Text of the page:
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Friday 28 April 2017

Counting to begin in Northern Ireland following snap election

Sinn Féin leader in the North Michelle O’Neill at St Patrick’s Primary School before casting her vote. Photo: PA
Sinn Féin leader in the North Michelle O’Neill at St Patrick’s Primary School before casting her vote. Photo: PA

Michael McHugh, Press Association

COUNTING begins today after a snap election for Northern Ireland's devolved institutions.

This is the second contest in less than a year and early indications are that turnout has been higher than expected.

The powersharing coalition of ministers led by the two largest parties at Stormont - the Democratic Unionists and Sinn Fein - collapsed in acrimony in January.

They fell out over the unionist party's handling of a botched green energy scheme and a host of other issues.

If the former partners in government are again returned as the main players they will have three weeks to resolve multiple differences and form a new administration.

Re-imposition of direct rule from London is on the cards if post-election talks fail to mend tensions.

The Ulster Unionists and nationalist Social Democratic and Labour Party (SDLP), which have presented themselves as an alternative cross-community partnership, are bidding to wrest control away from the fractious former allies.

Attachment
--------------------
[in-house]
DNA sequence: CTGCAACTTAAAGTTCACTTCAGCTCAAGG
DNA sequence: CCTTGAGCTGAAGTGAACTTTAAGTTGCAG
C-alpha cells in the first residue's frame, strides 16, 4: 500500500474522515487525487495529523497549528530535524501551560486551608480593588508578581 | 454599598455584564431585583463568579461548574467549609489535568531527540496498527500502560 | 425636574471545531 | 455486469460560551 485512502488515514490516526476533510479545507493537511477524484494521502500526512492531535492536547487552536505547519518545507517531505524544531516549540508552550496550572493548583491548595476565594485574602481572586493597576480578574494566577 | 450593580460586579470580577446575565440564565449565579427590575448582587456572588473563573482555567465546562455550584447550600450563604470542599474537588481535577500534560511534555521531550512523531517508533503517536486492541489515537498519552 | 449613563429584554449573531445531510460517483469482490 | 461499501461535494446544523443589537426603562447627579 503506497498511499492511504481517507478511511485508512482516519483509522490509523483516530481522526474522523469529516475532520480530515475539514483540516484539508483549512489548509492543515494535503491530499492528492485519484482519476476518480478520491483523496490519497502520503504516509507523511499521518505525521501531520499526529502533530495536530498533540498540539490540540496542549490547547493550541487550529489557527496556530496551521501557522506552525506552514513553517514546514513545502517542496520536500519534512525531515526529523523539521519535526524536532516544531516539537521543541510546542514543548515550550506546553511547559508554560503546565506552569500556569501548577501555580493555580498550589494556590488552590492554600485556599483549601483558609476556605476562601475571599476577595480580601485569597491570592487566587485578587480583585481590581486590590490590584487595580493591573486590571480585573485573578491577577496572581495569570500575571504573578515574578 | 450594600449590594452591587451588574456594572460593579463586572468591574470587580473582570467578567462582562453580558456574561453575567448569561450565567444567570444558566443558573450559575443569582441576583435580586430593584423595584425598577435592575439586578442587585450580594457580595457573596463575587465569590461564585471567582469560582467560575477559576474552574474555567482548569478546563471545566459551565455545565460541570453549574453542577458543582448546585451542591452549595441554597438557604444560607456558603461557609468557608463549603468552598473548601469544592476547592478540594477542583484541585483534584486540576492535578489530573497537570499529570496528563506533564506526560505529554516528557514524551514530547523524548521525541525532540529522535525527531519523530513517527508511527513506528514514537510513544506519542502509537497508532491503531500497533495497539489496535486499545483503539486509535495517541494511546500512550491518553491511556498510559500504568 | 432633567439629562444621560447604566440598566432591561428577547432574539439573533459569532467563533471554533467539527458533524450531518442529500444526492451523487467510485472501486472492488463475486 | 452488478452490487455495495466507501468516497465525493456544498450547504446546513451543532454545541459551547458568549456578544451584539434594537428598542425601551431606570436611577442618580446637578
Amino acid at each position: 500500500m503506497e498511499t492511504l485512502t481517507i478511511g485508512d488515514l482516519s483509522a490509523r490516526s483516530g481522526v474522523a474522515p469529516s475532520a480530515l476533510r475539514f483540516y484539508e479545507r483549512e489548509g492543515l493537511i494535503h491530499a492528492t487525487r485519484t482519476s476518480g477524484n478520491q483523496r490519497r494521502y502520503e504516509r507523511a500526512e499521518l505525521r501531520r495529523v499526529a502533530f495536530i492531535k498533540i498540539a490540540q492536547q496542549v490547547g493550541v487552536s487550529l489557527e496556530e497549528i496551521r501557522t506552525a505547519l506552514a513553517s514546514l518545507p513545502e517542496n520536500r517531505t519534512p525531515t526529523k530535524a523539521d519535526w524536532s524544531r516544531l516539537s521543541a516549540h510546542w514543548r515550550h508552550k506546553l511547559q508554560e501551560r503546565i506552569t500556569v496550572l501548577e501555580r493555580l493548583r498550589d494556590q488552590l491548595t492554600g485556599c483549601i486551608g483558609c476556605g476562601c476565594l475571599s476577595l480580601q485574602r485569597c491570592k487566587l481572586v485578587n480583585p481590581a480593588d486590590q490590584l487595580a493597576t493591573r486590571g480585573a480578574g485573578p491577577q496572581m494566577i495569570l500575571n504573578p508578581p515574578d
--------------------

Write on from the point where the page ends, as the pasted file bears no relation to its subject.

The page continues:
Former DUP first minister Peter Robinson has warned politicians to step back and avert the destruction of devolved government.

If the three-week post-election deadline passes, Northern Ireland Secretary James Brokenshire is legally obliged to call yet another election.

However, the Government may pass emergency legislation to suspend devolution for the first time in 10 years ahead of more lengthy negotiations.

While the Assembly ballot will not change how Theresa May's Government treats talks to leave the European Union, the border between Northern Ireland and the Republic of Ireland is a key Brexit issue.

Five Assembly seats are up for grabs in each of the 18 constituencies, with the overall number returned falling from 108 to 90.

A total of 228 candidates are running.

Former Sinn Fein deputy first minister Martin McGuinness resigned in January in protest over the DUP's handling of the massively overspent Renewable Heat Incentive (RHI) scheme, which is paying grants to businesses worth more than the cost of running wood biomass boilers.

That forced the dissolution of the institutions, which need nationalists and unionists in government to operate, and Mr Brokenshire called an election.

The next ballot had been due to take place in May 2021 after a poll last May.

Northern Ireland uses the single transferable vote (STV) proportional representation electoral system.

Counting will start during daytime on Friday with the last results not expected until later on Saturday.

All the main Stormont parties reduced the number of candidates fielded, in line with the downsized Assembly.

The largest party, the DUP, is running 38 - six fewer than last year.

Sinn Fein dropped five, from 39 to 34.

The UUP has 24 candidates - two fewer than in 2016 - while the SDLP is down three on 21.

The Alliance Party nominated 21 Assembly hopefuls, down two.

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